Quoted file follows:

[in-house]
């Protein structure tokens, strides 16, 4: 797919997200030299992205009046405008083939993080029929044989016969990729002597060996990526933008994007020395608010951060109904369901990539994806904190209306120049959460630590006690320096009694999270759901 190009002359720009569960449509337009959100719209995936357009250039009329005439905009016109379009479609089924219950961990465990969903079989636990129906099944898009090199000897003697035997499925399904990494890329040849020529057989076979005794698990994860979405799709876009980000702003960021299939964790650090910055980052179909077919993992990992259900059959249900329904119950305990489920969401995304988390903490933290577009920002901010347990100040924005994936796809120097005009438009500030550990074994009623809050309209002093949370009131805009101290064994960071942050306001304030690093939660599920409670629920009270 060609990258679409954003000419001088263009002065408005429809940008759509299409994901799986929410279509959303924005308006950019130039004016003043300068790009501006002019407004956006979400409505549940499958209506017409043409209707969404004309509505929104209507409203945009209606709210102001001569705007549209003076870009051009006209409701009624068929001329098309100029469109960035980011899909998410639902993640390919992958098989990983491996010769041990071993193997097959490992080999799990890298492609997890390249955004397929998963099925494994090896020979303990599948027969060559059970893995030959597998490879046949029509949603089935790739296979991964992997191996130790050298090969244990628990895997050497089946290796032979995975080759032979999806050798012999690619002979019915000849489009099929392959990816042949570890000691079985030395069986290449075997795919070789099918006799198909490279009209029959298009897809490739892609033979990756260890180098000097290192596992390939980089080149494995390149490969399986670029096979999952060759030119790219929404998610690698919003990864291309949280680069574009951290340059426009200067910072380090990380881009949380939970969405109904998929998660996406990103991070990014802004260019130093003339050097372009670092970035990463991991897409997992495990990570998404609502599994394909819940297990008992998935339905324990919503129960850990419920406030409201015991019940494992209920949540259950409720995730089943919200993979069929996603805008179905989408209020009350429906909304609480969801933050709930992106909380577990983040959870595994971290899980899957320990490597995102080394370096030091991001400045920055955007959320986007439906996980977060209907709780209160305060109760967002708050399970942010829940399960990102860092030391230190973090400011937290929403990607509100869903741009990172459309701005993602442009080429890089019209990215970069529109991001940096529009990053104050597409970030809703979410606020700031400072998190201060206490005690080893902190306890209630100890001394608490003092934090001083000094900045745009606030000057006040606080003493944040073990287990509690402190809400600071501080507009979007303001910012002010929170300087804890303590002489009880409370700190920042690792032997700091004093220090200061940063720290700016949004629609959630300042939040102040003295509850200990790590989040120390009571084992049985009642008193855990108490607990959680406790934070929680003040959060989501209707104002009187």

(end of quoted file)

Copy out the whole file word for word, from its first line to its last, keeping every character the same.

[in-house]
């Protein structure tokens, strides 16, 4: 797919997200030299992205009046405008083939993080029929044989016969990729002597060996990526933008994007020395608010951060109904369901990539994806904190209306120049959460630590006690320096009694999270759901 190009002359720009569960449509337009959100719209995936357009250039009329005439905009016109379009479609089924219950961990465990969903079989636990129906099944898009090199000897003697035997499925399904990494890329040849020529057989076979005794698990994860979405799709876009980000702003960021299939964790650090910055980052179909077919993992990992259900059959249900329904119950305990489920969401995304988390903490933290577009920002901010347990100040924005994936796809120097005009438009500030550990074994009623809050309209002093949370009131805009101290064994960071942050306001304030690093939660599920409670629920009270 060609990258679409954003000419001088263009002065408005429809940008759509299409994901799986929410279509959303924005308006950019130039004016003043300068790009501006002019407004956006979400409505549940499958209506017409043409209707969404004309509505929104209507409203945009209606709210102001001569705007549209003076870009051009006209409701009624068929001329098309100029469109960035980011899909998410639902993640390919992958098989990983491996010769041990071993193997097959490992080999799990890298492609997890390249955004397929998963099925494994090896020979303990599948027969060559059970893995030959597998490879046949029509949603089935790739296979991964992997191996130790050298090969244990628990895997050497089946290796032979995975080759032979999806050798012999690619002979019915000849489009099929392959990816042949570890000691079985030395069986290449075997795919070789099918006799198909490279009209029959298009897809490739892609033979990756260890180098000097290192596992390939980089080149494995390149490969399986670029096979999952060759030119790219929404998610690698919003990864291309949280680069574009951290340059426009200067910072380090990380881009949380939970969405109904998929998660996406990103991070990014802004260019130093003339050097372009670092970035990463991991897409997992495990990570998404609502599994394909819940297990008992998935339905324990919503129960850990419920406030409201015991019940494992209920949540259950409720995730089943919200993979069929996603805008179905989408209020009350429906909304609480969801933050709930992106909380577990983040959870595994971290899980899957320990490597995102080394370096030091991001400045920055955007959320986007439906996980977060209907709780209160305060109760967002708050399970942010829940399960990102860092030391230190973090400011937290929403990607509100869903741009990172459309701005993602442009080429890089019209990215970069529109991001940096529009990053104050597409970030809703979410606020700031400072998190201060206490005690080893902190306890209630100890001394608490003092934090001083000094900045745009606030000057006040606080003493944040073990287990509690402190809400600071501080507009979007303001910012002010929170300087804890303590002489009880409370700190920042690792032997700091004093220090200061940063720290700016949004629609959630300042939040102040003295509850200990790590989040120390009571084992049985009642008193855990108490607990959680406790934070929680003040959060989501209707104002009187």